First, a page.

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Gloria Naylor authored a book I’ve adored my entire life
That is why she is a treasured name on the list of The Women Who Led Me Home, Black Girl, Lost Key’s first Black History Month Project. It is the story of how these women’s words led me out of a deep depression I suffered from 2013-2016. I’m grateful for the words of each of these women, I believe they all taught me valuable lessons that I would not have learned were it not for them.
Growing up in the late ’80s and ’90s was a pretty great time to be alive. We played outside AND had Nintendo. We lived in that space between not being able to use the Internet while the phone line was in use to being able to check your email instantly from a device in the palm of your hand. I’m the last generation that can make such a claim, and I’m never sure if we’re better off now or if we were better off then. There are pros and cons for both, but that’s not what we’re here to discuss. Today I want to talk about one of my favorite black women and the work she birthed that also gave me something to hold on to in troubled times, though I was far too young to know anything about trouble then.
See, Gloria Naylor wrote a book called The Women of Brewster Place which was turned into a movie with every beautiful black woman in film just about. Oprah Winfrey, Jackeé Harris, Lynne Whitfield and more. The grungy reality of being disenfranchised, being poor, and being powerless as a woman jumped out to me. This black woman’s blues that sang to me about what it felt like to be unloved. About how it felt to be deserted by the men you’d thought would stick by your side. About how it felt to approach midlife and be lonely. How it felt to be a lesbian couple, living as close to out as you could while recognizing the inherent danger in all of it.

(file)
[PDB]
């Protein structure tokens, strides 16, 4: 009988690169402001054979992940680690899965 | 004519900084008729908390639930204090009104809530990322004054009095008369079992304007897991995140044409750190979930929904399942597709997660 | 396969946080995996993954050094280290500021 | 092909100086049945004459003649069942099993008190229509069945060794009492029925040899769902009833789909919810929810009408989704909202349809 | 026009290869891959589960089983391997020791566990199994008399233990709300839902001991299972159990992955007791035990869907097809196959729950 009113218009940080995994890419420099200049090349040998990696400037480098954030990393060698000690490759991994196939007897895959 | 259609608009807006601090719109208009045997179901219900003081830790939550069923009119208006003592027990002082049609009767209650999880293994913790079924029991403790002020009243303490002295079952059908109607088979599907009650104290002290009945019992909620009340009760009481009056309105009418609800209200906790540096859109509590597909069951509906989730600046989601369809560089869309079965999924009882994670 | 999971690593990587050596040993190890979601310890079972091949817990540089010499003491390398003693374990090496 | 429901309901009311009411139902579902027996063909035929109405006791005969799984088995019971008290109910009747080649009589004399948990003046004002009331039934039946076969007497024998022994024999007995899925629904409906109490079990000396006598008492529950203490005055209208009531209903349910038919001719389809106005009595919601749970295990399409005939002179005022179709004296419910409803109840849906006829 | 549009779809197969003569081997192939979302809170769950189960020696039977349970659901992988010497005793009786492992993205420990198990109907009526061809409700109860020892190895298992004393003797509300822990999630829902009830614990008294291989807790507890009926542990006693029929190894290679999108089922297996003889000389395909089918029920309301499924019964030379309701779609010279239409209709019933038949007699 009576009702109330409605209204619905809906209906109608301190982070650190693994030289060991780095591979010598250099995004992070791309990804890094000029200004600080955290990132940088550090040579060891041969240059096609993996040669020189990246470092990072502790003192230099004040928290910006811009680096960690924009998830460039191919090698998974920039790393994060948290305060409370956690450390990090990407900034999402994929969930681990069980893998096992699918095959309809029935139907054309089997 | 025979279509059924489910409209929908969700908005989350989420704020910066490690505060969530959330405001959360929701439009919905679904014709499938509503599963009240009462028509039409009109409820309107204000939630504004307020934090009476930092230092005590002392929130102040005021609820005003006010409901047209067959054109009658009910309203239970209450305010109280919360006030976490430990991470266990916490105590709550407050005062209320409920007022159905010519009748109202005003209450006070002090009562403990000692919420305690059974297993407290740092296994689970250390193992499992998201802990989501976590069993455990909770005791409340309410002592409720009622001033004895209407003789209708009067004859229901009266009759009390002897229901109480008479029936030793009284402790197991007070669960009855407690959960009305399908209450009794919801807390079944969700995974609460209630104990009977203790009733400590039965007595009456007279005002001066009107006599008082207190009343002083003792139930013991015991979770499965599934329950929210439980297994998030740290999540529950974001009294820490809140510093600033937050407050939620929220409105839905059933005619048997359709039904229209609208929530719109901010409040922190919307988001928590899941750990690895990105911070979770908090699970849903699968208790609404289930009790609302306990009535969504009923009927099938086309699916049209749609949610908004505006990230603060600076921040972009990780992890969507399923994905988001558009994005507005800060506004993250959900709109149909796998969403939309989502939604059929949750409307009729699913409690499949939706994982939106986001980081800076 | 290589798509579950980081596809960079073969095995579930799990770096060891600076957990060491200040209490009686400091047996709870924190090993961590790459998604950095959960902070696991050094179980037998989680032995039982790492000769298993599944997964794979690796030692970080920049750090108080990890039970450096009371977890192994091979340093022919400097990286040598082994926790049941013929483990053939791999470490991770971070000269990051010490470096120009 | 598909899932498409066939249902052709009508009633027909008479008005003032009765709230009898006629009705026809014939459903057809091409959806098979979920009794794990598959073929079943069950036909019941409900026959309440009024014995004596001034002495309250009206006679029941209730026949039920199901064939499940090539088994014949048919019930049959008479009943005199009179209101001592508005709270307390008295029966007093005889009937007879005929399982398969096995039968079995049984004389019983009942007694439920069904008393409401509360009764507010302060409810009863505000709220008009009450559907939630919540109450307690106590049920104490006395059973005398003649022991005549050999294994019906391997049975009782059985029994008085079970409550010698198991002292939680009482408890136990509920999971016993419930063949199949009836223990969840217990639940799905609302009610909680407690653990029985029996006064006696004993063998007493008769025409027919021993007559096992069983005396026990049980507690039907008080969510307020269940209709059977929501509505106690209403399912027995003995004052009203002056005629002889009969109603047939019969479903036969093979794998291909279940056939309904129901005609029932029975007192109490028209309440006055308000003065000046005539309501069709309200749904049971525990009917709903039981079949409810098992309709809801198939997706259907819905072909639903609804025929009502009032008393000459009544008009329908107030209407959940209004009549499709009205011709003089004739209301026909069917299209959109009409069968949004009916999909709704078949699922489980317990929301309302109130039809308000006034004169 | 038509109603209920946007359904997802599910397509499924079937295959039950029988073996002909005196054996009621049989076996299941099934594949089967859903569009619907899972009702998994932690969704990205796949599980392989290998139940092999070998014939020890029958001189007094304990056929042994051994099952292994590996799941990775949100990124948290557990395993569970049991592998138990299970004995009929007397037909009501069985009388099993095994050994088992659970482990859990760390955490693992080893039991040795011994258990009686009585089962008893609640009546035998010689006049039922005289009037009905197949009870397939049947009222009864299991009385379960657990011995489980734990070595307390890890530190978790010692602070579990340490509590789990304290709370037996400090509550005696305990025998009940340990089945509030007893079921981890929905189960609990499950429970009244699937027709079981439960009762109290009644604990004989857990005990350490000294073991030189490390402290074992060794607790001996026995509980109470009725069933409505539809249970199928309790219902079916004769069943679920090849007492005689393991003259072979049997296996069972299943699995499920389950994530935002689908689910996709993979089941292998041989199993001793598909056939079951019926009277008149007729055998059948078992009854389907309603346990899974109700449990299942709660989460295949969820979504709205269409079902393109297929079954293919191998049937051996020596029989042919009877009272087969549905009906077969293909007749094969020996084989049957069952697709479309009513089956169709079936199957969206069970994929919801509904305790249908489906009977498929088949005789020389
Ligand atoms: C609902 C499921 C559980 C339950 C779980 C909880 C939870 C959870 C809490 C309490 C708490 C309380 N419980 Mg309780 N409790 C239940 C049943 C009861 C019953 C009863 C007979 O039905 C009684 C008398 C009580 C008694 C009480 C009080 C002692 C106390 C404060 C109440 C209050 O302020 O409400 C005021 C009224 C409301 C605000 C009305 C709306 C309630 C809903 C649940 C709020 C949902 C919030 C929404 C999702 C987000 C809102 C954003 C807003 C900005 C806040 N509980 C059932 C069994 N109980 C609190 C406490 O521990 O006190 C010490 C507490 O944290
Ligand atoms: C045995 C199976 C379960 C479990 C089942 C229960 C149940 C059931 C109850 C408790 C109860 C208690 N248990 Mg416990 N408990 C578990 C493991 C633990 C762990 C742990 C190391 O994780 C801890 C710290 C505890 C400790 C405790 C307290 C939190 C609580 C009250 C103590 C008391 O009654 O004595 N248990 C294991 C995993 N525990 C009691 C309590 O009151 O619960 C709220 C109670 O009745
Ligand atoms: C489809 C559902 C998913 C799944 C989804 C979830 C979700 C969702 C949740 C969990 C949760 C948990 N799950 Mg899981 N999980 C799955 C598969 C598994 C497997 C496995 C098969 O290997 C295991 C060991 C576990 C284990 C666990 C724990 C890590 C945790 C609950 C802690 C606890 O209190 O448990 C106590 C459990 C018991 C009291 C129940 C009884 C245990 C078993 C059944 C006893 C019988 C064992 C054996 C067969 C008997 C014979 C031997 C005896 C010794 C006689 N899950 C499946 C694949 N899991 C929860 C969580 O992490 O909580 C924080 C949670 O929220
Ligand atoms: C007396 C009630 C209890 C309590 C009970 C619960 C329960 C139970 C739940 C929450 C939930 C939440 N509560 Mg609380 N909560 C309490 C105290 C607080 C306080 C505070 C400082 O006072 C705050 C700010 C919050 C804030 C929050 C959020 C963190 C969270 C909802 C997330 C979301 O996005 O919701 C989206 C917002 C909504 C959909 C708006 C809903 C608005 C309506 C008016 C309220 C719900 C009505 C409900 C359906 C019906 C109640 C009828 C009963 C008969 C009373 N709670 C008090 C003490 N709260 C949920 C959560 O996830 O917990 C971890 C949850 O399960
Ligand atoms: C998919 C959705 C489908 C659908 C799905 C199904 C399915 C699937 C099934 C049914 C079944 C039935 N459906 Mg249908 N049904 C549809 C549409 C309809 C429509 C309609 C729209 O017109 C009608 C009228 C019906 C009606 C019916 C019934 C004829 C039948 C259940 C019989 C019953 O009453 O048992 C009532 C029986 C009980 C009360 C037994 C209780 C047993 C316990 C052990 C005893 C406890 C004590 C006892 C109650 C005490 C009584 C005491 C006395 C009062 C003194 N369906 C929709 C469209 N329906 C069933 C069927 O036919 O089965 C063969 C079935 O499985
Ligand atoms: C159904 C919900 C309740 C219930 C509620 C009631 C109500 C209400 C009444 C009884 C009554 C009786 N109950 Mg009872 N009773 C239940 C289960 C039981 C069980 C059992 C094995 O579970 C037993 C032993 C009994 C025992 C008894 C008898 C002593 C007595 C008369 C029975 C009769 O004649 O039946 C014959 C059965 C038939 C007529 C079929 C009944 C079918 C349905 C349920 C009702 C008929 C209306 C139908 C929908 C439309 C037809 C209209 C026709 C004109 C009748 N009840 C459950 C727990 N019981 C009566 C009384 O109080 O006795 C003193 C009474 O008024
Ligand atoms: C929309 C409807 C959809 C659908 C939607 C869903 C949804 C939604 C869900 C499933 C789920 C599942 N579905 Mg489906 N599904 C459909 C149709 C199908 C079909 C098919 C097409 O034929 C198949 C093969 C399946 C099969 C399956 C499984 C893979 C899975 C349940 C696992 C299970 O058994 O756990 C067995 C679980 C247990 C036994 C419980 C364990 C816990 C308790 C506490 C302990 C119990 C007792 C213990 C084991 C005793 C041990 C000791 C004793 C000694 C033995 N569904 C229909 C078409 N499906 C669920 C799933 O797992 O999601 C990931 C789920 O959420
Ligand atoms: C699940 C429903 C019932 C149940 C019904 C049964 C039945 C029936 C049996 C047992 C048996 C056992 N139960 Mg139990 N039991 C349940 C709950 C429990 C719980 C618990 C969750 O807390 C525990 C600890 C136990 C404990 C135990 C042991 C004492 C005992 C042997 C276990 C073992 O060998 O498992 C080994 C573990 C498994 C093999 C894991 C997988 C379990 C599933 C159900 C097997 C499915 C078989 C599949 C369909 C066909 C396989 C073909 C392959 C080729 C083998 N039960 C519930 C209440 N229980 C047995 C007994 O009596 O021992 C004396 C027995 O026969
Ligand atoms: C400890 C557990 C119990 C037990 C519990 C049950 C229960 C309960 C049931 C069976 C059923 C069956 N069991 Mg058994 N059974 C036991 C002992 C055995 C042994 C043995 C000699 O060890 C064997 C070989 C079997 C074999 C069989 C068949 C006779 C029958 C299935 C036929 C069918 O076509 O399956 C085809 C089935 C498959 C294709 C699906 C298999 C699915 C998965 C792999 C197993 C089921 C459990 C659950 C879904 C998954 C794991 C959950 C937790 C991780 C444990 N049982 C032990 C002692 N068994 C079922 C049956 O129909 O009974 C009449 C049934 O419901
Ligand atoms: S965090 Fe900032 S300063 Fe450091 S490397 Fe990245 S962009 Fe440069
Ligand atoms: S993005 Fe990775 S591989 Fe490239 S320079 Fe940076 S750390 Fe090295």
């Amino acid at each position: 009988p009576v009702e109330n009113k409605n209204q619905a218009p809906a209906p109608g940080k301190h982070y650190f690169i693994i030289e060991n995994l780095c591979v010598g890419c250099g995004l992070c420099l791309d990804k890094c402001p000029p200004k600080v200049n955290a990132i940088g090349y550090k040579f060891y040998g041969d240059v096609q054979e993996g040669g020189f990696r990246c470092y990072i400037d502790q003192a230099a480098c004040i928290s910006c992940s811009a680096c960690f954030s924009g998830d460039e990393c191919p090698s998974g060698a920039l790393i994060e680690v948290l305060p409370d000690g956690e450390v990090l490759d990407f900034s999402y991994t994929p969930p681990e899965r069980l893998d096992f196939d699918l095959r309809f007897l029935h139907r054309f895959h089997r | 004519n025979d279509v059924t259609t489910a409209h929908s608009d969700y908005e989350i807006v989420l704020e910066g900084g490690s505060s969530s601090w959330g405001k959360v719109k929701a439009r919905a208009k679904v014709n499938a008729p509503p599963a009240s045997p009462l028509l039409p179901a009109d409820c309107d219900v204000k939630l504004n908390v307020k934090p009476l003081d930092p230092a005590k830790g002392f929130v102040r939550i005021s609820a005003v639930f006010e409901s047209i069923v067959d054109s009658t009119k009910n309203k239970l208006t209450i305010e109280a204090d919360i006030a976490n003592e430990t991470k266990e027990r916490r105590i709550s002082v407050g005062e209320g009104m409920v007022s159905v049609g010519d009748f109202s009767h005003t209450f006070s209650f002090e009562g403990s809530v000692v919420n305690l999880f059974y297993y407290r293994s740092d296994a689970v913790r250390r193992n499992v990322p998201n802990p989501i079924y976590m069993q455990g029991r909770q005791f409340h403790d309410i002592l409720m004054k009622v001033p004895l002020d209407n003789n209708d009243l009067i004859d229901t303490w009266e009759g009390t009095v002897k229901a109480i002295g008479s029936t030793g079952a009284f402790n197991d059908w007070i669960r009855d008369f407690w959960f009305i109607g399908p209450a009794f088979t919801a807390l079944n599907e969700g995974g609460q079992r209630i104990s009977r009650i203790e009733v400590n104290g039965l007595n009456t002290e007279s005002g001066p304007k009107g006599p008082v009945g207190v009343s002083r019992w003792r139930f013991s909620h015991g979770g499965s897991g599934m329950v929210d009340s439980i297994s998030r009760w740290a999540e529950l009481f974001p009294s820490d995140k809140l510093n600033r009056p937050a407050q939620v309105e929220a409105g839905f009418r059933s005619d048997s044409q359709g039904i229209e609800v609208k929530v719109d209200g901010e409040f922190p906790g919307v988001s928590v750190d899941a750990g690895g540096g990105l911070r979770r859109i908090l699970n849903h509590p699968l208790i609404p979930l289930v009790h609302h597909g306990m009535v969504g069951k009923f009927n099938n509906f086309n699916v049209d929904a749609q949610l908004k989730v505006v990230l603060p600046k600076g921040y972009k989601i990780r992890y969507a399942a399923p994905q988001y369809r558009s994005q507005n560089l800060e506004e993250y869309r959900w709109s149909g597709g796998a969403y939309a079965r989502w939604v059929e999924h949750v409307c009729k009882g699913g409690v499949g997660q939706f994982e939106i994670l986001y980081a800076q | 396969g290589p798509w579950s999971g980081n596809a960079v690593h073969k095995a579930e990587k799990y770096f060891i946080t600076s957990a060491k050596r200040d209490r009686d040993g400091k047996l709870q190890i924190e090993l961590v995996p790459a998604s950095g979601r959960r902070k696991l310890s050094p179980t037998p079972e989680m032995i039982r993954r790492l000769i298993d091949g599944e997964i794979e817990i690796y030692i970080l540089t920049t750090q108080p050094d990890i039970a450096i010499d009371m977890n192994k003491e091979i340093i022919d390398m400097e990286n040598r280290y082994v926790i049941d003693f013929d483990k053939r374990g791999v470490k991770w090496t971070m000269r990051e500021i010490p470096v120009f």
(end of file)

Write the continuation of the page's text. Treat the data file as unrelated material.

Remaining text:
I was poor as a mouse, struggling to make it. I had a man in my life who was . . . less than helpful. Much like the men in The Women of Brewster Place, he left me to struggle, scrimp, and suffer on my own unless I was useful to him. Years later, looking through books in a bargain bin, I found a copy of Naylor’s The MEN Of Brewster Place. The tale I was so familiar with inverted, with the men I thought I knew so well telling what drove so many of them to do the miserable things they did. It reminded me not to excuse people for the wrong they’ve committed, but to consider that there may be a reason for the cruelty. Something I may never comprehend. Something that never had anything to do with me.
Thank you, Gloria Naylor, for teaching me that his behavior wasn’t my fault. Thank you for leading me home.
Thank you for teaching me about true friendship
I have had a propensity over the course of life for attracting friends who like to “keep it real.” They strapped their bluntness to their backs like a katana ready to be unsheathed and pointed with precision in your direction at a moment’s notice. These friends were not truth-tellers, though on the surface they looked that way. No, they were people who used half-truths to express the pain they were too cowardly to do the work to heal. There is a cutting in revealing reality to people, but there is also a balm to soothe the wound. The truth is not all damage. The truth is also restorative. I strive to be a friend who knows the time to wield both of these. And I’m grateful for the women who have always stood in the wings, watching me jump from ever higher heights, and prepared to treat me for whatever crash landing I attempt.